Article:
News

Life on the edge: active microbial communities in the Kryos MgCl2-brine basin at very low water activity

Abstract.

"The Kryos Basin is a deep-sea hypersaline anoxic basin (DHAB) located in the Eastern Mediterranean Sea (34.98°N 22.04°E). It is filled with brine of re-dissolved Messinian evaporites and is nearly saturated with MgCl2-equivalents, which makes this habitat extremely challenging for life. The strong density difference between the anoxic brine and the overlying oxic Mediterranean seawater impedes mixing, giving rise to a narrow chemocline. [...]"

Source: The ISME Journal
Authors: Lea Steinle et al.
DOI: 10.1038/s41396-018-0107-z

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The hunt for the most-wanted chemolithoautotrophic spookmicrobes

Abstract.

"Microorganisms are the drivers of biogeochemical methane and nitrogen cycles. Essential roles of chemolithoautotrophic microorganisms in these cycles were predicted long before their identification. Dedicated enrichment procedures, metagenomics surveys and single-cell technologies have enabled the identification of several new groups of most-wanted spookmicrobes, including novel methoxydotrophic methanogens that produce methane from methylated coal compounds and acetoclastic ‘Candidatus Methanothrix paradoxum’, which is active in oxic soils. [...]"

Source: FEMS Microbiology Ecology
Authors: Michiel H in ‘t Zandt et al.
DOI: 10.1093/femsec/fiy064


Coccolithovirus facilitation of carbon export in the North Atlantic

Abstract.

"Marine phytoplankton account for approximately half of global primary productivity, making their fate an important driver of the marine carbon cycle. Viruses are thought to recycle more than one-quarter of oceanic photosynthetically fixed organic carbon, which can stimulate nutrient regeneration, primary production and upper ocean respiration2 via lytic infection and the ‘virus shunt’. [...]"

Source: Nature Microbiology
Authors: Christien P. Laber
DOI: 10.1038/s41564-018-0128-4

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A missing link in the estuarine nitrogen cycle?: Coupled nitrification-denitrification mediated by suspended particulate matter

Abstract.

"In estuarine and coastal ecosystems, the majority of previous studies have considered coupled nitrification-denitrification (CND) processes to be exclusively sediment based, with little focus on suspended particulate matter (SPM) in the water column. Here, we present evidence of CND processes in the water column of Hangzhou Bay, one of the largest macrotidal embayments in the world. [...]"

Source: Scientific Reports
Authors: Weijing Zhu et al.
DOI: 10.1038/s41598-018-20688-4

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The microbial nitrogen-cycling network

Abstract.

"Nitrogen is an essential component of all living organisms and the main nutrient limiting life on our planet. By far, the largest inventory of freely accessible nitrogen is atmospheric dinitrogen, but most organisms rely on more bioavailable forms of nitrogen, such as ammonium and nitrate, for growth. [...]"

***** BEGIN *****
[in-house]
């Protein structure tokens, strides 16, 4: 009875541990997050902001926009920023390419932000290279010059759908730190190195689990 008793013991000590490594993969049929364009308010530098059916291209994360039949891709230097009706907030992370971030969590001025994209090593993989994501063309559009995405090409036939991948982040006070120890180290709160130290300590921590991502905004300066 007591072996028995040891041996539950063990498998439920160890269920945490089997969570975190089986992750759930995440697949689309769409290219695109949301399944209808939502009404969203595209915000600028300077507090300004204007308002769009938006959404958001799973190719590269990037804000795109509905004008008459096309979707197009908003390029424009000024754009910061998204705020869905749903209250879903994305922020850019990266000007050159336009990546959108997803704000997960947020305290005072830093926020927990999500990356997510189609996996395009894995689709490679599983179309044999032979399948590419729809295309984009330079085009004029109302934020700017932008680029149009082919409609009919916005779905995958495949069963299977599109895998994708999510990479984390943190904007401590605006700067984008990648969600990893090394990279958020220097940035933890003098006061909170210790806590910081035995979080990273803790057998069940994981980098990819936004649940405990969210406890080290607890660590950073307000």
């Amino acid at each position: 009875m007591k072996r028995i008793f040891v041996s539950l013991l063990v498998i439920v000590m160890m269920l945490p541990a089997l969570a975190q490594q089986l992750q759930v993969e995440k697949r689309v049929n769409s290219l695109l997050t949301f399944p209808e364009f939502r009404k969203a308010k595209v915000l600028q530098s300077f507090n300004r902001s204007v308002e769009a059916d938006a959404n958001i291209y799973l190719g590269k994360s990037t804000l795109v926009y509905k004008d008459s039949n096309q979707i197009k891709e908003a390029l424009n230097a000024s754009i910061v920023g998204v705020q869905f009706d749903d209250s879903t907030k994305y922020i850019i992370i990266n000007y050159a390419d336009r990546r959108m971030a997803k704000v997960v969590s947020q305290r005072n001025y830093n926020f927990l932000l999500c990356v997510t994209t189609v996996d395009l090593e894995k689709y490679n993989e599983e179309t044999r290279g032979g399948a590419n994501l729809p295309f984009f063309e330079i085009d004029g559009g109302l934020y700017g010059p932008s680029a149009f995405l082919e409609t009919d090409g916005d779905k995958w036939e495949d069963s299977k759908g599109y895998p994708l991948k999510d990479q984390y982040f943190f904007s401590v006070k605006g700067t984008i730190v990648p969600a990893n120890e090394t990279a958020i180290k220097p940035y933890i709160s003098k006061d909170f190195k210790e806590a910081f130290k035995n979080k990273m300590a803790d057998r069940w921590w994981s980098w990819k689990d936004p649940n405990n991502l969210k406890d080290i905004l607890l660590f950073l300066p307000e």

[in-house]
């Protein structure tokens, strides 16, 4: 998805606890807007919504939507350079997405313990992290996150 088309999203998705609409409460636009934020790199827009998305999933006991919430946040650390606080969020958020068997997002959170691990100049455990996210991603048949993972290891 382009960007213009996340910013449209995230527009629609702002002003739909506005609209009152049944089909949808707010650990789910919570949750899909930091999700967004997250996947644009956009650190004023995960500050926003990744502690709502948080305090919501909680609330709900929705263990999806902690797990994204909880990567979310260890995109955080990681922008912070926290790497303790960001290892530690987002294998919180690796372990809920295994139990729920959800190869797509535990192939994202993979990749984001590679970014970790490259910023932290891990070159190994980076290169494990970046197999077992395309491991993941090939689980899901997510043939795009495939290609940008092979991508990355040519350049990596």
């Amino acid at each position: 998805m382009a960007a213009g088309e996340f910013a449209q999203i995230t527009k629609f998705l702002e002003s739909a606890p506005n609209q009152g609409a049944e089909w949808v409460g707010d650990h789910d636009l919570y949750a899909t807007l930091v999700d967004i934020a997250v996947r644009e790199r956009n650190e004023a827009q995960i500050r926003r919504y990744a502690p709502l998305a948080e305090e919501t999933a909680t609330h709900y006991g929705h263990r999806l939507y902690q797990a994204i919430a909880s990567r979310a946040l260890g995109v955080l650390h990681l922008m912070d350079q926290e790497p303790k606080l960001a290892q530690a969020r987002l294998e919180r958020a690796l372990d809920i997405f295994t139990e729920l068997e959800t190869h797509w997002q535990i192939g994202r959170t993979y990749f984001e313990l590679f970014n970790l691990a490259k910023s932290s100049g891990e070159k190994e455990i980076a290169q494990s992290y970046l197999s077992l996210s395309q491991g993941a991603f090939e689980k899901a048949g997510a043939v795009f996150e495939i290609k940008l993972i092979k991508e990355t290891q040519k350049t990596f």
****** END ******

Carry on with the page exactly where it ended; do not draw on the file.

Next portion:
Source: Nature Reviews Microbiology
Authors: Marcel M. M. Kuypers, Hannah K. Marchant & Boran Kartal
DOI: 10.1038/nrmicro.2018.9

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Insights into the metabolic functioning of a multipartner ciliate symbiosis from oxygen-depleted sediments

Abstract.

"Symbioses between anaerobic or microaerophilic protists and prokaryotes are common in anoxic and oxygen-depleted habitats ranging from marine sediments to gastrointestinal tracts. Nevertheless, little is known about the mechanisms of metabolic interaction between partners. In these putatively syntrophic associations, consumption of fermentative end products (e.g., hydrogen) by the prokaryotic symbionts is thought to facilitate protistan anaerobic metabolism.  [...]"

Source: Molecular Ecology
Authors: R. A. Beinart et al.
DOI: 10.1111/mec.14465

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Diverse Marinimicrobia bacteria may mediate coupled biogeochemical cycles along eco-thermodynamic gradients

Abstract.

"Microbial communities drive biogeochemical cycles through networks of metabolite exchange that are structured along energetic gradients. As energy yields become limiting, these networks favor co-metabolic interactions to maximize energy disequilibria. Here we apply single-cell genomics, metagenomics, and metatranscriptomics to study bacterial populations of the abundant “microbial dark matter” phylum Marinimicrobia along defined energy gradients. [...]"

Source: Nature Communications
Authors: Alyse K. Hawley et al.
DOI: 10.1038/s41467-017-01376-9

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